Front Seat5 / 5
    Back Seat5 / 5
  • Rollover
    Rollover5 / 5
    Dynamic Test ResultNo Tip
    Risk Of Rollover9.5%
IIHS Rating
The Insurance Institute of Highway Safety uses extensive crash tests to determine car safety.
  • Side Impact Test
  • Roof Strength Test
  • Rear Crash Protection / Head Restraint
  • IIHS Small Overlap Front Test
  • Moderate Overlap Front Test

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More about the 2017 BMW 3 Series

Vehicle Overview
Randy Newman once mused that, despite fame and adoration, it's pretty lonely at the top. BMW might be able to sympathize but probably doesn't mind too much. The company practically invented the compact luxury car decades ago, and the 2017 BMW 3 Series continues that heritage. Although the 3 Series is far and away the best-selling car in its class, there are plenty of rivals seeking to overthrow it. But the 3 Series' constant evolution keeps moving the bar further, and the competitors seem to be forever playing catch-up.

So what does constant evolution look like? Last year brought mild exterior and cabin upgrades, along with a new engine and a name change for the top-end model. For 2017, the popular 328i changes its name to 330i to signify its new engine, which gets a mild power bump (240 horsepower to 248 hp and 255 pound-feet of torque to 258 lb-ft). Entertainment options have been expanded with the availability of Apple CarPlay, wireless device charging and an in-car Wi-Fi hot spot.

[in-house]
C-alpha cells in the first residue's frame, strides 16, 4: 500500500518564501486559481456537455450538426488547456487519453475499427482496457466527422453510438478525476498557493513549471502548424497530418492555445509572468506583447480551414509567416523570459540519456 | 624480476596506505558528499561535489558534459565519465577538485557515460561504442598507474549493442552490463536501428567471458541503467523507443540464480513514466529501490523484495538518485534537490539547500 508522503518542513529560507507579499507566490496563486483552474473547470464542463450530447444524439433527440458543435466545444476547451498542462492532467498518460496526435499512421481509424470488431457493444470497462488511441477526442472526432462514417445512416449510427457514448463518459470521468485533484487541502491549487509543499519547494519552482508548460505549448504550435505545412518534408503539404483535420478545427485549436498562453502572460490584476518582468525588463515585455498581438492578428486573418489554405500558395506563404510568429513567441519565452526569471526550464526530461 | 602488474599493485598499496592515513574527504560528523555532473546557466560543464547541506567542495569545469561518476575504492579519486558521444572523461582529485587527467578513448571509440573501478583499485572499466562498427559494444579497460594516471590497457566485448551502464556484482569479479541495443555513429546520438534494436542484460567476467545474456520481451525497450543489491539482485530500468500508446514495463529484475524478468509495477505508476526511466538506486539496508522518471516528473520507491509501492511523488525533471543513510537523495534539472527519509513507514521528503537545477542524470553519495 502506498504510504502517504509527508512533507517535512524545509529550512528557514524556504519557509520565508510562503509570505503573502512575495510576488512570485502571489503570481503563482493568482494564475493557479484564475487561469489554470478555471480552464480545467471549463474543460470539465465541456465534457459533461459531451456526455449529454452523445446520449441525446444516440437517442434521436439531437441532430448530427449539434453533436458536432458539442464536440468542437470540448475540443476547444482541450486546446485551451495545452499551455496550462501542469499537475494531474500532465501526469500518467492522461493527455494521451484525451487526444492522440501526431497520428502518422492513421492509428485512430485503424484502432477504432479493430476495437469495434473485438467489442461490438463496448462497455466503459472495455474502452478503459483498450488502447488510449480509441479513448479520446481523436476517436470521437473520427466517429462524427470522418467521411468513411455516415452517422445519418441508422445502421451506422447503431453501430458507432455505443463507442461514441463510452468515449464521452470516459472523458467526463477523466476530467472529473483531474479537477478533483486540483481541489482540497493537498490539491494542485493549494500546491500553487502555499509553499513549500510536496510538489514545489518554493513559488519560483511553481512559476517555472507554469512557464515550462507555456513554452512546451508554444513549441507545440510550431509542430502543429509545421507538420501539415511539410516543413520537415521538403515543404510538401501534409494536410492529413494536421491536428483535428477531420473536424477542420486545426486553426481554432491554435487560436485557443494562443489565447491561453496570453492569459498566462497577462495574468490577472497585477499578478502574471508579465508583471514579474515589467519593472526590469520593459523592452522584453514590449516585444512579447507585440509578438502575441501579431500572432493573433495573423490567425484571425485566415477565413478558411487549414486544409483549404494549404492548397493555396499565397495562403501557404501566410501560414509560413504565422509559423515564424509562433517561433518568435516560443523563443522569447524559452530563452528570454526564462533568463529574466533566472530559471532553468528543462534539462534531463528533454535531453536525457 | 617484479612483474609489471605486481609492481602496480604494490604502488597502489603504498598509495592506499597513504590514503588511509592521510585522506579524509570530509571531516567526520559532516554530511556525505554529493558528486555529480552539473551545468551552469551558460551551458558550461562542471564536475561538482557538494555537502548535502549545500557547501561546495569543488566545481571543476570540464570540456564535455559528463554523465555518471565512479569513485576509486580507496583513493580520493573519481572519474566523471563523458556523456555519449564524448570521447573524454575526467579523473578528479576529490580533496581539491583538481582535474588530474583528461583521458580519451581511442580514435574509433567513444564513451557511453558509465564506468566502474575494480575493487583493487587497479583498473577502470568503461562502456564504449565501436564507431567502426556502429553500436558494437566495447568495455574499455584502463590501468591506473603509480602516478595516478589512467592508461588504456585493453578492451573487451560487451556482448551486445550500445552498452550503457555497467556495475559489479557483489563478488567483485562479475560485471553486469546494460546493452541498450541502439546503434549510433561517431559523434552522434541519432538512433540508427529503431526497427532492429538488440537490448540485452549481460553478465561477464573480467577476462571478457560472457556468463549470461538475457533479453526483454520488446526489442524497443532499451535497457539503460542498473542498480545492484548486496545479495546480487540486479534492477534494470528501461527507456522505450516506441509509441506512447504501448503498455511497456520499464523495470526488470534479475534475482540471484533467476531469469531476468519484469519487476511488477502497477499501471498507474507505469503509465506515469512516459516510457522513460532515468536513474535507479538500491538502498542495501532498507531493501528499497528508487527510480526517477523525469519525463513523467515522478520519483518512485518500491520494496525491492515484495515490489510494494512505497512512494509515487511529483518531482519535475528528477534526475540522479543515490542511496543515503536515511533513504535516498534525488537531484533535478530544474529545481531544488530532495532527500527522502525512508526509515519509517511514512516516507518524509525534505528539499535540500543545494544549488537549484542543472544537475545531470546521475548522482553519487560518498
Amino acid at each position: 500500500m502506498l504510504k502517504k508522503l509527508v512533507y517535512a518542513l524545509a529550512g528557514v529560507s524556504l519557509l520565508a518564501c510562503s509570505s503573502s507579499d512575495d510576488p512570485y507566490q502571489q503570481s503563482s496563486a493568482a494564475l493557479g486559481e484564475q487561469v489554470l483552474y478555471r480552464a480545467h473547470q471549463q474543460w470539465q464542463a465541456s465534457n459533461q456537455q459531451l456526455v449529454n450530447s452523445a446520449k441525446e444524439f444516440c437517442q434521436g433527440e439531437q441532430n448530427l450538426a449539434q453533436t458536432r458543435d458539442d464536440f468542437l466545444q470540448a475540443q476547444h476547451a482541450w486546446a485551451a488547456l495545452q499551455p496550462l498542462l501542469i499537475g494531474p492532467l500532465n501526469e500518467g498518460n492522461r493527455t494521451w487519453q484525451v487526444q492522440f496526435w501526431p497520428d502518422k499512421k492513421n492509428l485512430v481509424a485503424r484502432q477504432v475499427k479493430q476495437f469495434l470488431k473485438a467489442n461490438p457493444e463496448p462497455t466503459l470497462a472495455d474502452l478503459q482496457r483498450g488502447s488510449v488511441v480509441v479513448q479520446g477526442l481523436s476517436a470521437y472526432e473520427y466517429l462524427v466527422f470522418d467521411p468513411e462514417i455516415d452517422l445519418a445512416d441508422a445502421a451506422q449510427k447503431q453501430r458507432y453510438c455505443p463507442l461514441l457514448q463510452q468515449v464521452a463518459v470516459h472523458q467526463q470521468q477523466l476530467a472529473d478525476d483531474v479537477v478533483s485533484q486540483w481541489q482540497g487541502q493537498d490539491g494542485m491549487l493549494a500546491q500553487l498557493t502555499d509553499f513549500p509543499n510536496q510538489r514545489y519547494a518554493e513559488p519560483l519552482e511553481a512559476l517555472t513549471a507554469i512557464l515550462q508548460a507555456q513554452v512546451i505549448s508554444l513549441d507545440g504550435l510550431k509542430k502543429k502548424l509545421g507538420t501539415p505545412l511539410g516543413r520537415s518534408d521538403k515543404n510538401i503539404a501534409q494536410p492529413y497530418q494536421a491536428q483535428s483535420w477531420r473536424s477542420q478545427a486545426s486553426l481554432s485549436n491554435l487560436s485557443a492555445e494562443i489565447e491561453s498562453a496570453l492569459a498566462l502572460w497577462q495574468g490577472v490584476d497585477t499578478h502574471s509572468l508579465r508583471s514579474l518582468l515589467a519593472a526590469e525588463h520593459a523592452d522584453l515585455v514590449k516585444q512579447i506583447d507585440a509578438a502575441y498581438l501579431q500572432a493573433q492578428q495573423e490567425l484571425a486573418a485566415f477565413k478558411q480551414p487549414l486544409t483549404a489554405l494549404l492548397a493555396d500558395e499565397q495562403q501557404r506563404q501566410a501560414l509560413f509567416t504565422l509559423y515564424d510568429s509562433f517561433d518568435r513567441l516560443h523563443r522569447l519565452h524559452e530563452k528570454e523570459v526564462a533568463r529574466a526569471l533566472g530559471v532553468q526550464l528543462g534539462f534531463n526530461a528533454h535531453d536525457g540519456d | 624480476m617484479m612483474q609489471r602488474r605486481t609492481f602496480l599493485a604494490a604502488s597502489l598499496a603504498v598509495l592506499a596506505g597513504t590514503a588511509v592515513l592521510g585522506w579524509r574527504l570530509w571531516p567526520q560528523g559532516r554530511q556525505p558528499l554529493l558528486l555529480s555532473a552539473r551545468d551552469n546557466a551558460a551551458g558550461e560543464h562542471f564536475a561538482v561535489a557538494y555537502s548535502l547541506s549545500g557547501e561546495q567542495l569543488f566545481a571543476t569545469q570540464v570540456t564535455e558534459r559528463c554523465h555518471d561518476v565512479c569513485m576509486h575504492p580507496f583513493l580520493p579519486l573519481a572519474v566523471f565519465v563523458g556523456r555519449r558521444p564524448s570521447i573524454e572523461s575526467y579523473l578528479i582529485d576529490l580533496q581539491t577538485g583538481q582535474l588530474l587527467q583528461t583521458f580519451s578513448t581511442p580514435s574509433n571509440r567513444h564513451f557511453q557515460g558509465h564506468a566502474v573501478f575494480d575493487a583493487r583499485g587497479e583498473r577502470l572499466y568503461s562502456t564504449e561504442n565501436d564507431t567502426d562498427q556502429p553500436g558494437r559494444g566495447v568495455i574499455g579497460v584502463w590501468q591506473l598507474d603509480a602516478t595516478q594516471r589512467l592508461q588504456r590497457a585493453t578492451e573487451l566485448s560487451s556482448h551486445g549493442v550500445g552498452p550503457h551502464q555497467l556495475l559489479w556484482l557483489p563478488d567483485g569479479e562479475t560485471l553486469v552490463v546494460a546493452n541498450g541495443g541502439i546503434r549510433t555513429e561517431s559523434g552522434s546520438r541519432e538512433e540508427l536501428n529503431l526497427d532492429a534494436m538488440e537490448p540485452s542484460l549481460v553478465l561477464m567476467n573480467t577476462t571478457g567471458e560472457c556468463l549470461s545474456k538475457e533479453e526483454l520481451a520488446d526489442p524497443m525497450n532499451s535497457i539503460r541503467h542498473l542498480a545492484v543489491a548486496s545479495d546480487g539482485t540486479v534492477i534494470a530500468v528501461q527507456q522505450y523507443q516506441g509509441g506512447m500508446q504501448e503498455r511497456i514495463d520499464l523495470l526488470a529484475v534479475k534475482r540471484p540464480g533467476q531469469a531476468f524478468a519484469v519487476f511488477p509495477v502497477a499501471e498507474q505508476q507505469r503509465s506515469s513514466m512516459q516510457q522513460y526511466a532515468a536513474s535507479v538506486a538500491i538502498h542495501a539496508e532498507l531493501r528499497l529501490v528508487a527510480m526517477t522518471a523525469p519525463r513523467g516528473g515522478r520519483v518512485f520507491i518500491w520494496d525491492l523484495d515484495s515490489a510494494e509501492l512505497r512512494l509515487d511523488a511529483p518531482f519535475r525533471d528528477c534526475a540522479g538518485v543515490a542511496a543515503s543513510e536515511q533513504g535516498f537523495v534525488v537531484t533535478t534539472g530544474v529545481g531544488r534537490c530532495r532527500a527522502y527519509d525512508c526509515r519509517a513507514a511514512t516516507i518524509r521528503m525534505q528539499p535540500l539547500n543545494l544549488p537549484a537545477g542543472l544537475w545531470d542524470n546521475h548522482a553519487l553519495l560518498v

As nice as these revisions are, the real star of the show is the 3 Series itself: a small luxury sedan or wagon that makes few compromises. It's simultaneously comfortable and sporty, compact without being confining, and its engines are fuel-efficient and powerful. It's a truly fantastic all-rounder with no significant flaws to speak of.

But that doesn't mean the 3 Series is for everyone. The compact luxury sedan market is flooded with compelling choices that might better suit your tastes. The Mercedes-Benz C-Class boasts a more modern cabin design than the BMW, with high-end materials throughout. The fully redesigned Audi A4 (and its Allroad wagon variant) is more tech-heavy, with a beautiful widescreen display right in the instrument panel. The Lexus IS, Acura TLX and Volvo S60 (and V60 wagon) are less expensive but offer similar levels of refinement and feature availability. Overall, though, the 3 Series is a complete package with plenty of personalization possibility. Randy Newman might be lonely at the top, but at least he'll be pretty happy driving a 3 Series.